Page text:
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CALIFORNIA | LOCAL
October 20, 1999 | SYLVIA WESTPHAL, TIMES STAFF WRITER
The Board of Supervisors on Tuesday ordered county health officials to investigate cancer cases among teachers and staff at two schools located near landfills. According to a motion passed Tuesday, the county's Department of Health Services must look into reports of seemingly high cancer rates, also known as a "cancer cluster," among employees at Towne Avenue School in Carson and Polytechnic High School in Sun Valley.
ARTICLES BY DATE
CALIFORNIA | LOCAL
October 20, 1999 | SYLVIA WESTPHAL, TIMES STAFF WRITER
The Board of Supervisors on Tuesday ordered county health officials to investigate cancer cases among teachers and staff at two schools located near landfills. According to a motion passed Tuesday, the county's Department of Health Services must look into reports of seemingly high cancer rates, also known as a "cancer cluster," among employees at Towne Avenue School in Carson and Polytechnic High School in Sun Valley.
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CALIFORNIA | LOCAL
October 20, 1999
The Board of Supervisors on Tuesday ordered county health officials to investigate cancer cases among teachers and staff at two schools located near landfills. According to a motion passed Tuesday, the county's Department of Health Services must look into reports of seemingly high cancer rates, also known as a "cancer cluster," among employees at Towne Avenue School in Carson and Polytechnical High School in Sun Valley.
CALIFORNIA | LOCAL
October 20, 1999
The Board of Supervisors on Tuesday ordered county health officials to investigate cancer cases among teachers and staff at two schools located near landfills. According to a motion passed Tuesday, the county's Department of Health Services must look into reports of seemingly high cancer rates, also known as a "cancer cluster," among employees at Towne Avenue School in Carson and Polytechnical High School in Sun Valley.
CALIFORNIA | LOCAL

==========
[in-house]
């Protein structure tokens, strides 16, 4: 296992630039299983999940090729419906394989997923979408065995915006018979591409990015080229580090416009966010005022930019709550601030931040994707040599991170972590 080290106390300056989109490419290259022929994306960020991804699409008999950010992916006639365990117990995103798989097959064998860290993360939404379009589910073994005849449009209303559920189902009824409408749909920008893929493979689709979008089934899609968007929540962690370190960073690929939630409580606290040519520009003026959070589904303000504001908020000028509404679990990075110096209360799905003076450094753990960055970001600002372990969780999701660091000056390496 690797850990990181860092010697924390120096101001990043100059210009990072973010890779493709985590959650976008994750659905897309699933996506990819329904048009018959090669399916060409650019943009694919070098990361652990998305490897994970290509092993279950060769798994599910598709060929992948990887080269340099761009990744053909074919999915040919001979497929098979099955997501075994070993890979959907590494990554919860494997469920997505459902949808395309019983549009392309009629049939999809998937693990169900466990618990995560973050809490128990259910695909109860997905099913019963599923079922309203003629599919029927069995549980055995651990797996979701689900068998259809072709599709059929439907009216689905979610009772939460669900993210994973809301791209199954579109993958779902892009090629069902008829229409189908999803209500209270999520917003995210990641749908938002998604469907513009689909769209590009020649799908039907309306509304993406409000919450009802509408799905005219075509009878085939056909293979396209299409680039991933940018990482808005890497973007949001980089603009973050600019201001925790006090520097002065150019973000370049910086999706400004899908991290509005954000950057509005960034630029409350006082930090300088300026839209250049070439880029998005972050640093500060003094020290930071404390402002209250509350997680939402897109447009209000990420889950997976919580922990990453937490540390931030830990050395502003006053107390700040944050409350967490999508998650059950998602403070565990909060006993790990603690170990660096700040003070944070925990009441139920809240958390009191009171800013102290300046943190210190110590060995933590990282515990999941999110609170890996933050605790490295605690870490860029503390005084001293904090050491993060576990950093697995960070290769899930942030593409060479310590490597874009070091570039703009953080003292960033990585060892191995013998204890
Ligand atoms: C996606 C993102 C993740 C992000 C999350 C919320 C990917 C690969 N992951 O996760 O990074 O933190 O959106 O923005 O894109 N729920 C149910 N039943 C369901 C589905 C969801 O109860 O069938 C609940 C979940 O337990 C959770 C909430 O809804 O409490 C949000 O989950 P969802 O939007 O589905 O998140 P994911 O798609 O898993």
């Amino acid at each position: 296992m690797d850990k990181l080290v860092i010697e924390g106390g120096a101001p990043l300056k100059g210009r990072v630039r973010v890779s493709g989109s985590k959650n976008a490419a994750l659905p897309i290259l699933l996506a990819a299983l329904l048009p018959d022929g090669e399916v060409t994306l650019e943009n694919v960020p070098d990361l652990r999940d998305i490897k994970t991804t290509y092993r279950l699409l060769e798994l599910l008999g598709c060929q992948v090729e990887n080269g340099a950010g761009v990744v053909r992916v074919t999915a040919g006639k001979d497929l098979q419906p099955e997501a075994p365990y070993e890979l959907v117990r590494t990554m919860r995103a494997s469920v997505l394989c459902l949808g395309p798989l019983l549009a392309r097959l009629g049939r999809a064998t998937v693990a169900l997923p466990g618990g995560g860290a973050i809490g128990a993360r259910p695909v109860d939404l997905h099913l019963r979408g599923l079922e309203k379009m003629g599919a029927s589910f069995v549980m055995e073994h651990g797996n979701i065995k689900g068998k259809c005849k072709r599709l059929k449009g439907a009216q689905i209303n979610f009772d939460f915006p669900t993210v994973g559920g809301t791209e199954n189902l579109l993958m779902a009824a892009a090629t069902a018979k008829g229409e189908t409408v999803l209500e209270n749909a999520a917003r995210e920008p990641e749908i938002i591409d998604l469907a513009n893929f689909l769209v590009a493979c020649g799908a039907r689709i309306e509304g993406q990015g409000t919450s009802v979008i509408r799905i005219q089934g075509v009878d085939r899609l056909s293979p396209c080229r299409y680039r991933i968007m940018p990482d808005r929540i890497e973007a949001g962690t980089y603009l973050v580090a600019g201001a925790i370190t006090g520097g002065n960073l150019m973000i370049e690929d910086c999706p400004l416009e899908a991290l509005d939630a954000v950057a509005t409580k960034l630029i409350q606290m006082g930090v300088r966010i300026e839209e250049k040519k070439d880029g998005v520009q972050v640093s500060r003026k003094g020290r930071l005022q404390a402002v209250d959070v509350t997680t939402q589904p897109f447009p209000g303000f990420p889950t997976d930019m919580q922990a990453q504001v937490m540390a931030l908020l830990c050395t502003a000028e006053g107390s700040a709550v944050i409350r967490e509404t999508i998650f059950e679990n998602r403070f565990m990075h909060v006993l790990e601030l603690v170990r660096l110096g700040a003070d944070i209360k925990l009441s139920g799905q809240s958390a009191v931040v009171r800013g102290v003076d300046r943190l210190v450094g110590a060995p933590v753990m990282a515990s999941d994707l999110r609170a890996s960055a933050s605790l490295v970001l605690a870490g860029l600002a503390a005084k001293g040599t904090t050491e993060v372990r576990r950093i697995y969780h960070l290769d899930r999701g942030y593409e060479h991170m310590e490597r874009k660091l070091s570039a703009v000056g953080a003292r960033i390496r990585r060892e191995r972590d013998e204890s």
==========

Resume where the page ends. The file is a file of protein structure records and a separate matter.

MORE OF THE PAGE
February 23, 1997
The Service Employees International Union--which represents 120,000 city workers, school employees and health care workers, among others--voted Saturday to endorse Tom Hayden's bid to be mayor of Los Angeles. About 100 union members attended an almost daylong question-and-answer session with Hayden, two candidates for City Council and two school board contenders.
OPINION
August 29, 1993
I am responding to the front-page piece of Aug. 20 on the possibility of Los Angeles selling part of the historic Central Library to Philip Morris Capital Co. How could this even be considered when we're finally starting to show some hopeful progress in ridding ourselves of this deadly and destructive industry? Proponents say the library deal would save taxpayers an estimated $15 million in the long run. I say let's save taxpayers' money now, by not subsidizing tobacco growers to furnish us with a deadly substance that is a leading cause of deaths.
NEWS
February 24, 1991 | KAREN DENNE, SPECIAL TO THE TIMES
Howard Bennett's name should be Howard Benefit. For four years, the Culver City High School English teacher has made a pest of himself to the school board and the school district's two competing teachers unions with his campaign to ob tain lifetime health benefits for district employees. Somewhere along the line, they started listening.
CALIFORNIA | LOCAL
January 20, 1993 | HENRY CHU and JACK CHEEVERS, TIMES STAFF WRITERS
Los Angeles school board member Roberta Weintraub, who won office as an antibusing leader and went on to become the board's longest-serving representative, said Tuesday she will not seek reelection to her San Fernando Valley seat this spring and will instead turn her energies toward breaking up the mammoth school district.
BUSINESS
November 30, 2010 | By Alana Semuels, Los Angeles Times
Eddie Lemon has an associate's degree from Taft College near Bakersfield. He's certified to work as a sheet metal operator and to drive a forklift. He has experience as a dishwasher and a cabinetmaker. He also has a criminal record. The 47-year-old Lemon believes that has made it all but impossible for him to find a job in one of the worst economies in decades. And as prisons are forced to reduce their inmate populations because of overcrowding and budget shortages, some economists fear that could lead many of them back to a life of crime.
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